teaching systems science

why teach systems and models?

The world is complicated and can seem confusing. So many details can bewilder all of us. However, scientific thinking tells us that complicated situations can usually be simplified. Complex things can be understood when seen as systems. Models make them manageable. This is the power of systems science and scientific inquiry.

what are systems and models?

Systems are simple. They are any object or thing, small & simple or complicated.

Everything can be regarded as a system.

Once a system is defined, it can be simplified by making a model of the system. Modeling makes complex things simple.

why does knowing about systems help us learn?

The human brain works by searching for patterns in the world. Patterns are best described as systems, and patterns are found throughout nature. Brains have evolved to detect patterns, so using systems analysis to explore nature is a critical approach that can come quite naturally. The brain turns those patterns into simple internal models of the world. Systems and models are the internal languages of the human brain.

The SymmetryLearning method of teaching is simple yet powerful because it uses the Language of Patterns to teach critical thinking skills in a brain-consistent manner. Learning the Language of Patterns begins in the first lesson of the Entry Level Let’s Learn with Science Curriculum.

mary and marty


Below is an introduction to the Tools and Constructs embedded in our neuroscience-based curriculum. You will learn about Systems, Models, the Progression of Inquiry, and the Language of Patterns as you work through the lessons with your child. Prior knowledge and expertise are not needed to be successful.

what we teach

  • Watch the Video

  • Systems and Models

    Systems analysis identifies the:

    • “Background” of the system and question

    • The “elements” contained within the system

    • The "rules" of the interactions within the system

    • The "properties" emergent from the system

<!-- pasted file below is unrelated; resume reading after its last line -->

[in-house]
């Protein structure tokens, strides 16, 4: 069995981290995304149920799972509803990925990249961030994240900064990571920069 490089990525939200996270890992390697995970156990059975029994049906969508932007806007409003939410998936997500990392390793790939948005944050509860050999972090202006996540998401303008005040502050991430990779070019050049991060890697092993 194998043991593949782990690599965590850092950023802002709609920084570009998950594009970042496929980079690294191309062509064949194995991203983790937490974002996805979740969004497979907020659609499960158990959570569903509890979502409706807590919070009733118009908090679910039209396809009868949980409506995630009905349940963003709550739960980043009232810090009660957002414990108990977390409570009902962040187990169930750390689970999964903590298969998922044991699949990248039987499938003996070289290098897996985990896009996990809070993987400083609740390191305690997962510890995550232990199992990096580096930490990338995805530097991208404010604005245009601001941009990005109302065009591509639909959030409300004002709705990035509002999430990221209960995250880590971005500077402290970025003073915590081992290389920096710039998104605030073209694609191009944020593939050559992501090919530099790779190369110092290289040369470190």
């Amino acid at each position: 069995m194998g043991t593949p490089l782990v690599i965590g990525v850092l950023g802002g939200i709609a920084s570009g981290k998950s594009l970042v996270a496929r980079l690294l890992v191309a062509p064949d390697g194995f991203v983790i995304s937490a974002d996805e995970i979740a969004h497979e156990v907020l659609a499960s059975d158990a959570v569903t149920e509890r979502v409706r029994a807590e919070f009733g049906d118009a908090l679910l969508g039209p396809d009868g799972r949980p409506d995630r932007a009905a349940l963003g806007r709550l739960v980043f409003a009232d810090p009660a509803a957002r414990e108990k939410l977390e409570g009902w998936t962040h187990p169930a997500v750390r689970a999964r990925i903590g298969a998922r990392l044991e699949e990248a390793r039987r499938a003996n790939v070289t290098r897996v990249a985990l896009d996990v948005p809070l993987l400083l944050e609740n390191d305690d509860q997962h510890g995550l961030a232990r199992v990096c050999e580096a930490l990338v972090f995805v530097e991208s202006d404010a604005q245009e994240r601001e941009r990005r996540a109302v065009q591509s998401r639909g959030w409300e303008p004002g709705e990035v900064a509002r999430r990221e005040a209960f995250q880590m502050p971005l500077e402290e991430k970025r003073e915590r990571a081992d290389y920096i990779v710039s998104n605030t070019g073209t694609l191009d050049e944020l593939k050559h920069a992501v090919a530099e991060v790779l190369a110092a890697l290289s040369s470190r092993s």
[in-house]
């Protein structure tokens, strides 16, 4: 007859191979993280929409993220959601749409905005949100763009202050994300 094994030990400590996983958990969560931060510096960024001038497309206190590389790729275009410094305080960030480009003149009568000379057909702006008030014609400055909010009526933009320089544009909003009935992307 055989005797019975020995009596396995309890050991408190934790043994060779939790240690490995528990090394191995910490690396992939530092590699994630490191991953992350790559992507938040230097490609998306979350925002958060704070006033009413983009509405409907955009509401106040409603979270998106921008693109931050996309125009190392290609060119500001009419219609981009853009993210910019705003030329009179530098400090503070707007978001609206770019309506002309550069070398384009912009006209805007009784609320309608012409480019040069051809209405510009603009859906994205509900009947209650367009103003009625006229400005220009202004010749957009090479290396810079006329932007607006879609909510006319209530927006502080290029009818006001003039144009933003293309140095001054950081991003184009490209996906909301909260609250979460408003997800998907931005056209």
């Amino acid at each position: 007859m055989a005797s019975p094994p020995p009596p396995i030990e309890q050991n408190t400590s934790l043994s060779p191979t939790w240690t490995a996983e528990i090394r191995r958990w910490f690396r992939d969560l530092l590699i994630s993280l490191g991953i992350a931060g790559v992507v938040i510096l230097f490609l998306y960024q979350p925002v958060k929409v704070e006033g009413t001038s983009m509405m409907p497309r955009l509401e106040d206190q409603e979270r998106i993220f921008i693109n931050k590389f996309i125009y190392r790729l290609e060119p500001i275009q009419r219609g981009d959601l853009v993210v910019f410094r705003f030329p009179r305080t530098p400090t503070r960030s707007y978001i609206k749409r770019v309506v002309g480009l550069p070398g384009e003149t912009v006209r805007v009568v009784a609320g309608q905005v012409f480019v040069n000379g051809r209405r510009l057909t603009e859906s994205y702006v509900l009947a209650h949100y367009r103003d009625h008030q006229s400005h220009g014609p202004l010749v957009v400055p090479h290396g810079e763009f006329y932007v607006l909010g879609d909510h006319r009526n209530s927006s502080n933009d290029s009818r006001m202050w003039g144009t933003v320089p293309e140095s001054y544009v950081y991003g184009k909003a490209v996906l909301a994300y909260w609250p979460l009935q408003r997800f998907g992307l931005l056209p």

• Models are:

      • A simplification of the complete system
  • The Progression of Inquiry

    • Shows how knowledge is acquired

    • Is a process of sequential model-making that proceeds from:
        •Descriptions of observation
        •Explanations of the observed system
        •Development of an experimental model to verify

how we teach it

  • Watch the Video

  • The Language of Patterns

    • Pattern recognition and description is foundational to all learning and is the basis of systems thinking

    • Patterns are best described as systems

    • Brains have evolved to detect patterns and learn by pattern recognition

    • This method of learning is simple, yet powerful enough to advance understanding in astrophysics, earth science, medicine, electronics, economics, and even playing checkers!

why we teach it this way

  • Watch the Video

  • The Cycle of Pedagogy

    • The framework of SymmetryLearning

    • Describes how the brain develops and refines models of knowledge from naive to expert

    • Ties the child’s developing brain to the system of knowledge through which science and all other subject matter are learned

    • What and how the brain can learn and create models at different ages depends very much on its biological maturity, which generally correlates with chronological age

  • The Cybernetic Sequence

    • Provides a neurobiologically-based foundation for understanding the brain’s sequential stages of information processing to achieve the state of “learning”

    • Based on our collective understanding of brain function

    • A construct conceived by Dr. Bergethon (curriculum designer) and Dr. Woodcock (colleague)
  • The Assessment Framework Design Method

    • Provides a coherent approach to curriculum development

    • A logical approach to identifying the objectives and the types of learning assessment in a quantifiable manner

    • Based on best cognitive neuroscience practices

    • Embodies the Cycle of Pedagogy